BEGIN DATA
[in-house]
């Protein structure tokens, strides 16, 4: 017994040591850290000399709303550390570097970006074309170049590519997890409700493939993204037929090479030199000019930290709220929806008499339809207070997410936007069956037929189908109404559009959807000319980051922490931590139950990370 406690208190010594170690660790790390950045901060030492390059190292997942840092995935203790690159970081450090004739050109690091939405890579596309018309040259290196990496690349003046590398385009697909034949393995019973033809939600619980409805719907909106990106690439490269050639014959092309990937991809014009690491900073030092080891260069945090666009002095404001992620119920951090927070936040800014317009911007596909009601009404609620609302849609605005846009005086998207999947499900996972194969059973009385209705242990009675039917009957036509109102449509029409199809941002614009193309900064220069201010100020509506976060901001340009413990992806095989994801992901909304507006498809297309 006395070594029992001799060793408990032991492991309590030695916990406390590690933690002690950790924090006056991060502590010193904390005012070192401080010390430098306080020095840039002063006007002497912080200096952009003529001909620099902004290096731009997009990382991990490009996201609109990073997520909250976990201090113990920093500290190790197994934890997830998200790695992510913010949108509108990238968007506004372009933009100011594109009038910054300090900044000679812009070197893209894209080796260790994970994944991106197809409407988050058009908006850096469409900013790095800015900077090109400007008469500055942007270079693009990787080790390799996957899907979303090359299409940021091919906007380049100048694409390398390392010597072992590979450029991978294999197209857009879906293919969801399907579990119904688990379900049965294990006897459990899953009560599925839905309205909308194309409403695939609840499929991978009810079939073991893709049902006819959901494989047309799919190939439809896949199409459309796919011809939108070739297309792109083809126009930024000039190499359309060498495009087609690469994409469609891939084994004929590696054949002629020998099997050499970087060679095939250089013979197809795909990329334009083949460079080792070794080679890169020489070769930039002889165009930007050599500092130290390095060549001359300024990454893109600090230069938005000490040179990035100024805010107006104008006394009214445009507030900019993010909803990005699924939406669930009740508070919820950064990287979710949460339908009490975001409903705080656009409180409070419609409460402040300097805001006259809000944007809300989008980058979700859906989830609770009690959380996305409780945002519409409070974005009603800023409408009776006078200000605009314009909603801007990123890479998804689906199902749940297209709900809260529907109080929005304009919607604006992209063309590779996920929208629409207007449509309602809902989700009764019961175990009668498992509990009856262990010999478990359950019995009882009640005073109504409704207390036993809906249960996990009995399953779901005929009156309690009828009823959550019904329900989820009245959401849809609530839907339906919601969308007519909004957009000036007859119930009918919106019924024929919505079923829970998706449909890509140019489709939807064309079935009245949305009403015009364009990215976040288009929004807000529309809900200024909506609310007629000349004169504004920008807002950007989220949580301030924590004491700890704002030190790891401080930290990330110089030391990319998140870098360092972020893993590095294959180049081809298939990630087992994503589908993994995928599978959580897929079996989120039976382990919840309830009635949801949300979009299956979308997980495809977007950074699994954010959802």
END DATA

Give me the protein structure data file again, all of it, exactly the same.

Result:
[in-house]
């Protein structure tokens, strides 16, 4: 017994040591850290000399709303550390570097970006074309170049590519997890409700493939993204037929090479030199000019930290709220929806008499339809207070997410936007069956037929189908109404559009959807000319980051922490931590139950990370 406690208190010594170690660790790390950045901060030492390059190292997942840092995935203790690159970081450090004739050109690091939405890579596309018309040259290196990496690349003046590398385009697909034949393995019973033809939600619980409805719907909106990106690439490269050639014959092309990937991809014009690491900073030092080891260069945090666009002095404001992620119920951090927070936040800014317009911007596909009601009404609620609302849609605005846009005086998207999947499900996972194969059973009385209705242990009675039917009957036509109102449509029409199809941002614009193309900064220069201010100020509506976060901001340009413990992806095989994801992901909304507006498809297309 006395070594029992001799060793408990032991492991309590030695916990406390590690933690002690950790924090006056991060502590010193904390005012070192401080010390430098306080020095840039002063006007002497912080200096952009003529001909620099902004290096731009997009990382991990490009996201609109990073997520909250976990201090113990920093500290190790197994934890997830998200790695992510913010949108509108990238968007506004372009933009100011594109009038910054300090900044000679812009070197893209894209080796260790994970994944991106197809409407988050058009908006850096469409900013790095800015900077090109400007008469500055942007270079693009990787080790390799996957899907979303090359299409940021091919906007380049100048694409390398390392010597072992590979450029991978294999197209857009879906293919969801399907579990119904688990379900049965294990006897459990899953009560599925839905309205909308194309409403695939609840499929991978009810079939073991893709049902006819959901494989047309799919190939439809896949199409459309796919011809939108070739297309792109083809126009930024000039190499359309060498495009087609690469994409469609891939084994004929590696054949002629020998099997050499970087060679095939250089013979197809795909990329334009083949460079080792070794080679890169020489070769930039002889165009930007050599500092130290390095060549001359300024990454893109600090230069938005000490040179990035100024805010107006104008006394009214445009507030900019993010909803990005699924939406669930009740508070919820950064990287979710949460339908009490975001409903705080656009409180409070419609409460402040300097805001006259809000944007809300989008980058979700859906989830609770009690959380996305409780945002519409409070974005009603800023409408009776006078200000605009314009909603801007990123890479998804689906199902749940297209709900809260529907109080929005304009919607604006992209063309590779996920929208629409207007449509309602809902989700009764019961175990009668498992509990009856262990010999478990359950019995009882009640005073109504409704207390036993809906249960996990009995399953779901005929009156309690009828009823959550019904329900989820009245959401849809609530839907339906919601969308007519909004957009000036007859119930009918919106019924024929919505079923829970998706449909890509140019489709939807064309079935009245949305009403015009364009990215976040288009929004807000529309809900200024909506609310007629000349004169504004920008807002950007989220949580301030924590004491700890704002030190790891401080930290990330110089030391990319998140870098360092972020893993590095294959180049081809298939990630087992994503589908993994995928599978959580897929079996989120039976382990919840309830009635949801949300979009299956979308997980495809977007950074699994954010959802």